What you’re talking about are pork tenderloins. This is a different cut of meat altogether. (Though they are awesome.) This is a whole loin. You can usually find them at stores like SAM’s Club or Costco on the west coast I’m not sure where you’d get them on the East Coast. Here in the Midwest, they’re pretty much everywhere.

      • In Pennsylvania and such Giant Eagle has them. I bought a 9+ pound one for under $2 a pound and cut it into thirds for roasts for the crockpot a while back.

      • Note that If it’s on sale Giant Eagle will charge you full price for the pieces if they cut it down so do it yourself.

      • On the East Coast, BJ’s Wholesale Club always has them at good prices.
        Kroger also sells 1/2 loins at good prices (+ fuel points).

  11. I have done this for years! We are fortunate our butcher slices it for free. I usually have him slice it into two big roasts and chops, then I cut a few of the end chops into stew or stir fry. Great ideas in this post, because I never knew what the different parts were called, and it gave me a better idea on how to divide the meat when I get home! The chunk of beef intimidates me, but I’ll read your posts to get over it and take the plunge!

  12. Great post! I usually use for roasts and pulled pork for bbq or Mexican meals, etc. Thanks for giving me some ideas for diversity!

    • Carolyn,
      I don’t at the moment, but that’s a great idea. I’ll grab another pork loin this week and do just that!

  13. I was looking for pork loin recipes on Pinterest when I found this.

    Living alone, it’s rare that I will spend the money to buy a pork loin, even when it’s on sale. I think they would butcher it for me at the market, but I’m a bit shy about asking, and I wouldn’t know what to ask for!

    This will help me stretch my food budget. Thank you for sharing. I agree with earlier comments whole-heartedly – well-written, and the step-by-step photos are inspiring!

    • Barbara,
      It sounds far more daunting than it actually is. I hope this tutorial and the ones to come over the next year help you out a lot.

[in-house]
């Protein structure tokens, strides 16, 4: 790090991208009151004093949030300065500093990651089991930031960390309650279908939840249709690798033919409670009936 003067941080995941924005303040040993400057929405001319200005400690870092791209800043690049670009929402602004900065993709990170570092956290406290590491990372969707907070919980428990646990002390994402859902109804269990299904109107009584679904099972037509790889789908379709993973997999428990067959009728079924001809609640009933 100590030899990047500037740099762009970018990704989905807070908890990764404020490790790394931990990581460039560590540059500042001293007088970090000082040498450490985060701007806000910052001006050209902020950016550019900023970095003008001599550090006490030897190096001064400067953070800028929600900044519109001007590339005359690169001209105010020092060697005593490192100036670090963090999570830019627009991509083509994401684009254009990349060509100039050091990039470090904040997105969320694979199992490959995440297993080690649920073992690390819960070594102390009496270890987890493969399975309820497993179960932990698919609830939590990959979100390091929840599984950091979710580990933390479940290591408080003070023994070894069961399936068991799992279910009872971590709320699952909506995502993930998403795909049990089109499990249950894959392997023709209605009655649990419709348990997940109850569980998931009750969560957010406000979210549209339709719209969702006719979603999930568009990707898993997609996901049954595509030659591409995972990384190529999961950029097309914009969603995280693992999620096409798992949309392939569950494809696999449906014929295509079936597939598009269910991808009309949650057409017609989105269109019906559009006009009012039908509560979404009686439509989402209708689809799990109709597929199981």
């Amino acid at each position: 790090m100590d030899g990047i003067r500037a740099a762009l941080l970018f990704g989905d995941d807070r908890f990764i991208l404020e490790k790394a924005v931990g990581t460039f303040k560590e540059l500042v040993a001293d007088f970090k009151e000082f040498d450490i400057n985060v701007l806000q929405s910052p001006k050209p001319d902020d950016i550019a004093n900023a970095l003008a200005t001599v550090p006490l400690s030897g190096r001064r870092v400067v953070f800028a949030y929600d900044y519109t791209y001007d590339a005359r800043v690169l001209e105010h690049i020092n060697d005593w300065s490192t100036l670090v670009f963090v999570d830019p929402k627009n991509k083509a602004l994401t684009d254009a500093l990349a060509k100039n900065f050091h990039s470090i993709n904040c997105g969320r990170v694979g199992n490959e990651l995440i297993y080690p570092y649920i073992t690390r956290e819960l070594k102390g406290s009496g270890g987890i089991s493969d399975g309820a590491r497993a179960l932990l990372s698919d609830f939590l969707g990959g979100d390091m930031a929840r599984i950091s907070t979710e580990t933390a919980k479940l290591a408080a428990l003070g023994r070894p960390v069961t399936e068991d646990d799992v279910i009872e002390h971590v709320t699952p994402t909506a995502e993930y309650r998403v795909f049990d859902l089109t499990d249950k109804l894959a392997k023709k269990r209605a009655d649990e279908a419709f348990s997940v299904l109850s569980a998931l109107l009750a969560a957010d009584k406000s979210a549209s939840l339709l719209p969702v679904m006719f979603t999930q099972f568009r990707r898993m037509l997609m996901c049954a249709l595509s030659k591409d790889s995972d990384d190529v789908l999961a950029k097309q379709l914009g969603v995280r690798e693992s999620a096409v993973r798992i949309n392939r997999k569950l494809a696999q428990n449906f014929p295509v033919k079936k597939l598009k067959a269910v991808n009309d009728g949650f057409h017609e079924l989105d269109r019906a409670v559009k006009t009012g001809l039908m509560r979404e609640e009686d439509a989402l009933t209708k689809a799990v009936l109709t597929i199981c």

14. I love this practical idea! I have a whole pork loin sitting in my freezer that I bought on sale and haven’t gotten it out or used it yet. Could I thaw it out, cut it up this way, and put the cuts immediately back into the freezer, or is that too much thawing & refreezing bad for the meat? (Still learning!)

    • Erin,
      You can allow it to partially thaw and cut it that way, then pop it right back in if it is wrapped extremely well. It won’t last as long in the freezer this way (Maybe two months.), but it can work. I’d plan on using any stir-fry cuts of the pork loin immediately.

  15. I never buy whole meats beyond chicken, turkey, and ham cause I just simply don’t know what to do with them. I happened across a good sale on pork loin and was looking on Pinterest for a good recipe and found your post. This is awesome and can’t wait to explore your site for more ways to use whole meats. Feeling excited!

    • Christal,
      Don’t let the big cuts (also known as primal cuts) scare you! They are always less expensive, and with just a little patience and effort they can feed a family for quite some time.

  16. SUPER HELPFUL! Thank you so much! I’ve been doing a poor job with our pork loins due to lack of education. This will really help out the family budget as well as the end product at meal times. Really appreciate you taking the time to help educate the world with posts like this one.

  17. GREAT! WONDERFUL! Love what you did, very inspiring. I have been trying to save some money on the meat we buy for the house (2 adults, 1 child), and just the amount of money saved by what you did to that big piece of meat vs. buying it all pre-cut can only help. I’ve always seen them in the supermarket but could never wrap my brain around how to use it… let alone what the different parts of the strip might be good for. I’m good at taking others ideas and making them mine… but not so good at coming up with the ideas in the first place…

    One question though, reading through all the cuts, all I could think about was where would I cut for the jerky, I’ve made beef jerky (and tried my hand at chicken & pork) as well. Which section of the brute would make the best jerky? The leaner cuts because they are already prone to being drier or the fattier cuts for chewier sticks? Is that even how it would work out? Hum… maybe I should just get one and test it out either way sounds divine…. Anyway, you should try it, true it is more of a snack,but oh so tasty!